I think location is key but I'm speculating. Here in New England, we tend to get pretty cold winters although we've had some recent exceptions which created wax moth problems for me. I see wax moths in struggling or doomed colonies and I see them in deadouts if I leave the comb out too long. The only other time I've seen wax moths in a strong colony was a hive with three mediums with only the top two covered with brood. The bottom medium was virtually empty of brood but was harboring wax moths. The colony was pretty strong and had two mediums of honey over the brood boxes. It seemed the bees moved up as the year progressed and as I added boxes and the moths took advantage of the bottom, sparsely populated box. Again, the cold winters here seem to knock the moths down a bit and they get going again about the same time the colonies get built up. Until recently (my mistake) I had been spraying comb to be stored with BT and maybe that treated comb, once it's back out in the yard, offers residual protection to augment the natural activities of the bees. Again, just my thoughts.
    "My wife always wanted girls. Just not thousands and thousands of them......"

  6. #6
    Join Date
    Feb 2005
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    Tucson, Arizona, USA
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    Default Re: Wax moth and wax moth larvae

    Tomorrow morning I'll take a few pics and video of the subject colony. That way everyone can see what I see.
    48 years - 50 hives - TF
    Joseph Clemens -- Website Under Constructioni

  7. #7

    Default Re: Wax moth and wax moth larvae

    Quote Originally Posted by Michael Bush View Post
    In my experience, it's not the number of bees, it's the density of bees. A two frame nuc can thrive if it's crowded. Those same bees in a ten frame deep with empty comb filling the remainger will flounder and get taken over by wax moths.
    At our local association's meeting the other day, our state apiarist said he could look at any hive in the state and find shb, wax moths and mites. There might be just a slight presence, but that they're in every hive.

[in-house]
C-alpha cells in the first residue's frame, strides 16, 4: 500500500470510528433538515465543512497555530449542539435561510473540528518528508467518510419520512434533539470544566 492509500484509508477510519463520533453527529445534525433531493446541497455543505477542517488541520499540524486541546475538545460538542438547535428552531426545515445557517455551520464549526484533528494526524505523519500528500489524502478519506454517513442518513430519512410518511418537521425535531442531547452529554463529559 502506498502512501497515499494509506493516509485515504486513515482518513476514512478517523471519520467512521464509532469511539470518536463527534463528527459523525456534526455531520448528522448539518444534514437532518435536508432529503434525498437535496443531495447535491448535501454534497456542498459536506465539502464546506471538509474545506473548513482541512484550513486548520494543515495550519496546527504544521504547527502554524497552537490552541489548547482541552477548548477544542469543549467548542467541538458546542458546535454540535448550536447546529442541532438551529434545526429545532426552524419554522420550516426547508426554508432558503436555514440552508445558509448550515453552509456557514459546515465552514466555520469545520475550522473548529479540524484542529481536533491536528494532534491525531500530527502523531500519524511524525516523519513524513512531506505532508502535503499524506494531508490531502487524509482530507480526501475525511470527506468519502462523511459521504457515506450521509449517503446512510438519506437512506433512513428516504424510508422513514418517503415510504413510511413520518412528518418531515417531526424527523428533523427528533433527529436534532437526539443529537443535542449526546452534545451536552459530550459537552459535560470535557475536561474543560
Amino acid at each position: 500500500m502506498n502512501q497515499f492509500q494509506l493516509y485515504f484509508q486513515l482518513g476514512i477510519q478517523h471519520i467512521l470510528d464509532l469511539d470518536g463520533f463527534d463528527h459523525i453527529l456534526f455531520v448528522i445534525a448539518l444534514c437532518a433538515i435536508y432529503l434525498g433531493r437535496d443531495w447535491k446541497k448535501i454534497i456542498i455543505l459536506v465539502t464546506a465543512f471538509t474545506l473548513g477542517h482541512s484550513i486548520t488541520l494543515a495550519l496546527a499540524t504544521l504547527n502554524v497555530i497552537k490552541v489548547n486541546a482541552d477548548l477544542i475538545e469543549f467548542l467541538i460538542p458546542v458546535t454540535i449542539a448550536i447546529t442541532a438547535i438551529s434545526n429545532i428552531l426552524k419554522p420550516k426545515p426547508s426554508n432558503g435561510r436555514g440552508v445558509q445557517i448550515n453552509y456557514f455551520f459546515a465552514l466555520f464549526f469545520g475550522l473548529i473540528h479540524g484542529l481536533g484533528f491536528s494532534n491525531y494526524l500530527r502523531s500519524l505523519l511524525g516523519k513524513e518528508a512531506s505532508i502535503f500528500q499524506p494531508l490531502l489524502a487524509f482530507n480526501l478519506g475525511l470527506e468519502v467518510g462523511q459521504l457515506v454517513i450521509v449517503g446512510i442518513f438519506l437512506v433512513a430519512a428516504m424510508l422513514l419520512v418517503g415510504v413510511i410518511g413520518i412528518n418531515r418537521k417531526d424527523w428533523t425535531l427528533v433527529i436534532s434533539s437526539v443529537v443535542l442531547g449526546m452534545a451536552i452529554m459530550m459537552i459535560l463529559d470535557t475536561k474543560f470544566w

His philosophy seemed to be that strong colonies with just enough room is the best defense against pests. It makes sense to me.
    Greg Whitehead, Ten Mile, TN
    Blog - http://gregsbees.blogspot.com/

  8. #8
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    Feb 2005
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    Tucson, Arizona, USA
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    Default Re: Wax moth and wax moth larvae

    Okay, here are the videos:

    Lots of change in just one night (the bees helped to free their comrades, but not rescue them, just release them by chewing down the comb).

    Here is the first video, it just shows the double-super stack, with screened bottom, and a 3/4" diameter entrance hole near the top of the bottom box -->

    Wax Moth Attack 1


    And the second video, showing the same nuc, from behind -->

    Wax Moth Attack 2


    Then video 3, showing what the tops of first, the bottom box, then the top box, which has been set near the ground on another empty nuc box.

    Wax Moth Attack 3


    Video 4, showing the most seriously affected brood frame, where yesterday the side shown was almost solid with trapped worker brood, attempting to emerge. The other bees had removed much of the affected brood by chewing down the comb. There are still many clumps of trapped workers.

    Wax Moth Attack 4


    Here is the last video of the same frame, after shaking the bees off. For some reason, many of the wax moth larvae, evacuated the comb (about a dozen), while the comb was free of adult bees, and before I returned the comb to the hive. If you watch the lower left corner of the video you can see a wax moth larvae exit the comb, and during the moment the camera is not on it, it drops to the ground. Almost a dozen others do the same thing, within a few minutes.

    Wax Moth Attack 5
    48 years - 50 hives - TF
    Joseph Clemens -- Website Under Constructioni

  9. #9
    Join Date
    Mar 2010
    Location
    Santa Fe, NM
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    649

    Default Re: Wax moth and wax moth larvae

    Joseph in 30 years of keeping bees I can't remember seeing any wax moth larvae like in your video in any hive I would classify as "strong". Once in awhile I'll see a little evidence of wax moth in a starter hive but as soon as they build up their numbers wax moth are history. On another subject are most of your colonies real runny like that on the comb? Just curious.
    "Tradition becomes our security, and when the mind is secure it is in decay".....Krishnamurti

  10. #10
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    Feb 2005